Independent third world judges lead the way

The stunning news, unprecedented in Africa’s history, broke on Friday morning that the Kenyan Supreme Court had overturned the results of the August 8 elections which the incumbent president, Uhuru Kenyatta, 55, had won with 54 per cent of the vote. The six-bench Supreme Court ruled four to two in favour of a petition by Raila Odinga, 72, running and losing for the fourth time, with 44 per cent of the vote, who claimed that electronic voting results were hacked in favour of Kenyatta. New elections were ordered in 60 days.

Chief Justice David Maraga, in delivering the ruling said: “After considering the evidence, we are satisfied that the elections were not conducted in accordance with the dictates of the Constitution.” The court said that the elections commission committed “illegalities and irregularities…in the transmission of the results,” the details of which will be set out in the written judgment to be delivered in 21 days.

The decision of the Kenyan Supreme Court, already held in high regard in Africa and elsewhere, is therefore a remarkable and historic triumph for judicial independence and integrity. Hopefully the judges will maintain their independence and ignore the distasteful reaction and threats of President Kenyatta who called them “crooks” and threatened that since he is still president, they will have to deal with him.

Under the Kenyan electoral rules, two documents are used to validate the election results. One is from each of the country’s 40,883 polling stations and the other is from the 290 constituencies, each recording the results and approved by rival parties. They are scanned and electronically transmitted to the national tallying centre in Nairobi where they are immediately put online and can be cross checked. But the electronic system broke down and the results were transmitted by text messages.

When Mr Kenyatta was declared the winner, hours after the voting ended, none of the forms from the polling stations had been posted online. The electoral commission later reported that 10,000 forms were unaccounted for. A third of the forms which were presented had no security features such as water marks or serial numbers, leading to the conclusion that they were probably fraudulent. There are many lessons for Guyana relating to both the electoral, where the introduction of electronic methods has been suggested to deal with delays, and the judicial, where support for and strengthening of the judiciary are still insufficient to protect it from political pressures.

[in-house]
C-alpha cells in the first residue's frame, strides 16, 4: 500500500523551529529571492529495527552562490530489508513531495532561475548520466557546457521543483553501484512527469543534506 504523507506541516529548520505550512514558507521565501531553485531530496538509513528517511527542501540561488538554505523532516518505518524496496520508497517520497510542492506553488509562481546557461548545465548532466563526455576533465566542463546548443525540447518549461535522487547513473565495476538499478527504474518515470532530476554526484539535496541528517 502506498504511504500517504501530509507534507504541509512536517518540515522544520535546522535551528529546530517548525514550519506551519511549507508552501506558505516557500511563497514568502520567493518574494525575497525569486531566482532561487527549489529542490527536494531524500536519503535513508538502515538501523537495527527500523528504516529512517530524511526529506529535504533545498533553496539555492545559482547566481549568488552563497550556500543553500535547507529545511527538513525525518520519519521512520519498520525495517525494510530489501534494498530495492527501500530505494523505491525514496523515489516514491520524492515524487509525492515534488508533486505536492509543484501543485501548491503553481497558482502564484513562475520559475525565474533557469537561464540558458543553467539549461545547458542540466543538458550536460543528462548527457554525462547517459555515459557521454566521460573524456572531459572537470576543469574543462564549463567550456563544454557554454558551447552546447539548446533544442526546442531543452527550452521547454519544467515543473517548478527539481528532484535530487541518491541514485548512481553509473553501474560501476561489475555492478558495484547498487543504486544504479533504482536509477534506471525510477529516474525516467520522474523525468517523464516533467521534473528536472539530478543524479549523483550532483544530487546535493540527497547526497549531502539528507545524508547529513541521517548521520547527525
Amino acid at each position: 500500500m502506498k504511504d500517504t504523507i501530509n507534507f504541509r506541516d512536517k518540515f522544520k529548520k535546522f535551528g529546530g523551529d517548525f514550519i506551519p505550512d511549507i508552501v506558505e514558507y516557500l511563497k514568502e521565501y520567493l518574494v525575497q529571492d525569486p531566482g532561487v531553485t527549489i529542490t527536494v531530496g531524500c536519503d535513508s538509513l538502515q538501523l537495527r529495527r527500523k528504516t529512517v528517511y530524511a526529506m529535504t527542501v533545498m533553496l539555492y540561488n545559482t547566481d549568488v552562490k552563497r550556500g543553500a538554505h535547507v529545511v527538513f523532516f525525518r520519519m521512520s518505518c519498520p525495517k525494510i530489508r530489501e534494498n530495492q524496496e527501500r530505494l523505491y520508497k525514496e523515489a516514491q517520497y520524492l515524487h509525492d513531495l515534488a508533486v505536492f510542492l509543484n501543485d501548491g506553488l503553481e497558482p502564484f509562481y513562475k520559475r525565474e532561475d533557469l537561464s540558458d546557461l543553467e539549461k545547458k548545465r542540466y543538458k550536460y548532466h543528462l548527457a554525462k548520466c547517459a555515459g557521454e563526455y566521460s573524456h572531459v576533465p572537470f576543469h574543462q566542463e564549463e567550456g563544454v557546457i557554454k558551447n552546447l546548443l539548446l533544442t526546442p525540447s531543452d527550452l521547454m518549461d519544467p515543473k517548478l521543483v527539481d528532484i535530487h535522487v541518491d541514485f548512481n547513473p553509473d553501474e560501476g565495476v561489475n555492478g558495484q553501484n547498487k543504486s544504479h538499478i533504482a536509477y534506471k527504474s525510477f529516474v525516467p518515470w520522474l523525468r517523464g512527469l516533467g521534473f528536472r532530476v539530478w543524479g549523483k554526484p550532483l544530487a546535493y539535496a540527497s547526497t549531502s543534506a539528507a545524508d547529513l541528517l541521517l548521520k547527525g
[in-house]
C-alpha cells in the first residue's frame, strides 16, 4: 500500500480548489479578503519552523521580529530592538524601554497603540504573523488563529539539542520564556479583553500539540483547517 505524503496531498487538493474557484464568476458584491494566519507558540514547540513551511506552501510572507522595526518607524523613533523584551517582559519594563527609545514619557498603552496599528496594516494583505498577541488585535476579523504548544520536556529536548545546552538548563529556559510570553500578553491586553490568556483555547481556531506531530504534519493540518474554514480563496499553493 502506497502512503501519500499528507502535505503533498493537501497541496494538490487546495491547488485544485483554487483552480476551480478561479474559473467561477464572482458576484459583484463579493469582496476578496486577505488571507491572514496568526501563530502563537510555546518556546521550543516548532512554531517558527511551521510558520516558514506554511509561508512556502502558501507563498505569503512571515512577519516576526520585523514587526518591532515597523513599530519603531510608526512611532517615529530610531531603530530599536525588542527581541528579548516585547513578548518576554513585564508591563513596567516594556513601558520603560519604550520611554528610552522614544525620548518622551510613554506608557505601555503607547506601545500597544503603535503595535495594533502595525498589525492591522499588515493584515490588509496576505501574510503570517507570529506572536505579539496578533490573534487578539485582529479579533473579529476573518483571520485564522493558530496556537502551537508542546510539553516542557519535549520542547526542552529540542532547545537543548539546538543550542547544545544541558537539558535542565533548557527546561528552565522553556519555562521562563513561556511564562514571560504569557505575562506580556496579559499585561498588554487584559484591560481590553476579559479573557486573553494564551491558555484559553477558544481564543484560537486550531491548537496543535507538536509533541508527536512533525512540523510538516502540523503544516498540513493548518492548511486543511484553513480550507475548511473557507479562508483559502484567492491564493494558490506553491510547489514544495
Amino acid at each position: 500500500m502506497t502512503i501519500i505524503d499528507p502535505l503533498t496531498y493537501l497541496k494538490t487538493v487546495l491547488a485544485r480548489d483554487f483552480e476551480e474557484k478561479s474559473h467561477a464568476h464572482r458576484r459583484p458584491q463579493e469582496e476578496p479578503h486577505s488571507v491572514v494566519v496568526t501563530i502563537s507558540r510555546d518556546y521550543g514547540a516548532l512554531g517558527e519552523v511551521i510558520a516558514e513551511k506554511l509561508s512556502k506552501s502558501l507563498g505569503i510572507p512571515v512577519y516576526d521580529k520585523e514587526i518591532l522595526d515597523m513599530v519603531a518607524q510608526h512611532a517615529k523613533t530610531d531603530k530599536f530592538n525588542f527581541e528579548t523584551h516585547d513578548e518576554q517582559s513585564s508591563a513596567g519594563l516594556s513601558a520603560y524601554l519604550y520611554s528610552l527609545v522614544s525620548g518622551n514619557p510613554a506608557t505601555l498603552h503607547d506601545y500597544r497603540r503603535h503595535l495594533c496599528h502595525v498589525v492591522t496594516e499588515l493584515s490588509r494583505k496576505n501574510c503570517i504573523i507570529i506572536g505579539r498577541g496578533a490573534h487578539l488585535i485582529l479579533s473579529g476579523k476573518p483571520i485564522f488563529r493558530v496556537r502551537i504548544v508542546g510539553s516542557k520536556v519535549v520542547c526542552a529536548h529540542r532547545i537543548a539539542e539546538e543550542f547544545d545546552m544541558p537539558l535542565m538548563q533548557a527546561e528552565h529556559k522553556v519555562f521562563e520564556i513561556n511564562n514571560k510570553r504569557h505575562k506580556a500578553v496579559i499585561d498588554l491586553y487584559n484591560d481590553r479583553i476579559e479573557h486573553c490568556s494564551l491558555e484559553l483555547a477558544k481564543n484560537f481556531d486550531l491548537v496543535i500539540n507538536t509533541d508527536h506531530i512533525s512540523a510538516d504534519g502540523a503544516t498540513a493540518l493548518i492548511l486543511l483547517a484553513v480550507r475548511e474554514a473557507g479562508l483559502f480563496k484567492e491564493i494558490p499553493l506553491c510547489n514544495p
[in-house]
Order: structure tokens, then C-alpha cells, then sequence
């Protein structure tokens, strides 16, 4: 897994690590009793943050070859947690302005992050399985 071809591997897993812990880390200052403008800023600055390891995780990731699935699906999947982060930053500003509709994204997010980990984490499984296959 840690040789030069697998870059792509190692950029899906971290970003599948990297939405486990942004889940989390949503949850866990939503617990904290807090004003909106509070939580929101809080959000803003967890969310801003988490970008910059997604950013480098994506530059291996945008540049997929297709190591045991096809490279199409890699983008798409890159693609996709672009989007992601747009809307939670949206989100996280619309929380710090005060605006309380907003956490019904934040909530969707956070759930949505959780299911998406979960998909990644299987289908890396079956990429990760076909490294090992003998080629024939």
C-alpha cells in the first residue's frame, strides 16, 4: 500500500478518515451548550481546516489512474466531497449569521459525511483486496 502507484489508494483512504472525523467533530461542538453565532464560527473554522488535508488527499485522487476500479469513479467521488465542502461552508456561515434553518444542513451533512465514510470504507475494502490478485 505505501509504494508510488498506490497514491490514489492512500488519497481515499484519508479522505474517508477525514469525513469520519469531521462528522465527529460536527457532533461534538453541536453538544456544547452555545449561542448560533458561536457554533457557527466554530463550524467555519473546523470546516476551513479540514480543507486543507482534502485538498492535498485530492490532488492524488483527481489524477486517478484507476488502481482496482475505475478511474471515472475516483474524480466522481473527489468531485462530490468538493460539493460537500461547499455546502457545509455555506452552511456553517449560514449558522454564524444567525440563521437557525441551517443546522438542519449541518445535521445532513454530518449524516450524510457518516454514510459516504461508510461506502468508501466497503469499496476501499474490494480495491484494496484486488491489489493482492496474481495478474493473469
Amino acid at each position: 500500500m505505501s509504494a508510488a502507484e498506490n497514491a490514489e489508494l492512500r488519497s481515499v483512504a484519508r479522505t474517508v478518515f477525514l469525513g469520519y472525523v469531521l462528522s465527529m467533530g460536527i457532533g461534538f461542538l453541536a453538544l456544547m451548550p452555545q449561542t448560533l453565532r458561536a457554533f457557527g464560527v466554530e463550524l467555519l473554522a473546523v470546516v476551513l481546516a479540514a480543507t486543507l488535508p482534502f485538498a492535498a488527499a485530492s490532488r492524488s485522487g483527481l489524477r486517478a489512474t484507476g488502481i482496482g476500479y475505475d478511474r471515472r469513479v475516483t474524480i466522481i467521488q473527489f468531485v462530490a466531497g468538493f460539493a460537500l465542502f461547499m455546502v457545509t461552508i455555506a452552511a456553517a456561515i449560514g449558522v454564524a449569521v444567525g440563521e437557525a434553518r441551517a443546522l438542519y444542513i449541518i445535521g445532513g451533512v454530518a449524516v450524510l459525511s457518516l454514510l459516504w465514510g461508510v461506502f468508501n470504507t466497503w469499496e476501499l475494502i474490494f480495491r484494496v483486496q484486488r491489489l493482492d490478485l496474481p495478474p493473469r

On August 24 news emerged from India that the Indian Supreme Court had ruled that the right to privacy is a fundamental right protected by the Indian Constitution even though it does not specifically refer to such a right.

The first significant case in which the right to privacy emerged is the US case of Roe v Wade, decided in 1973. This case affirmed a woman’s right to an abortion on the ground of her right to privacy which was protected by the fourteenth amendment to the US constitution. There is no specific right to privacy in the US Constitution but a part of the fourteenth amendment was held to have conferred such a right. The operative part of the clause states: “…nor shall any state deprive any person of life, liberty, or property, without due process of law…” Justice Blackmun, who delivered the opinion of the court, which has remained controversial, said: “The Court has recognized that a right of personal privacy…does exist under the Constitution…This right of privacy, whether it be founded in the Fourteenth Amendment’s concept of personal liberty and restrictions upon state action…or…in the Ninth Amendment’s reservation of rights to the people, is broad enough to encompass a woman’s decision whether or not to terminate her pregnancy.”

In a 547-page decision on August 24, the Indian Supreme Court of nine judges overruled previous decisions, went further than Roe v Wade, and held in the Aadhaar Case that notwithstanding that the India Constitution did not specifically protect the right of privacy, nevertheless Article 21, which protects the right to life and personal liberty, confers a fundamental right to privacy under the Indian Constitution. “The right to privacy is an integral part of the right to life and personal liberty guaranteed in Article 21 of the Constitution.”

Long regarded as independent and highly respected, the Supreme Court rejected the government’s argument that the right to privacy was not constitutionally protected and ruled that the “Aadhaar” biometric project under which the government had collected biometric and demographic data of 1.17 billion persons, ostensibly to be able to plug leaks in India’s social welfare schemes, violated the fundamental rights to privacy of citizens under Article 21. The government intended to use the data for a host of other services and companies were also hoping to use it. The court, in a decision of worldwide implications in the information age, held that a wide range of choices in new and numerous facets of life emerging from new technologies, far exceeding anything hitherto considered by any court, is protected as fundamental rights to privacy.

Like the United States and India, the right to life and personal liberty are protected by Articles 138 and 139 of the Guyana Constitution.

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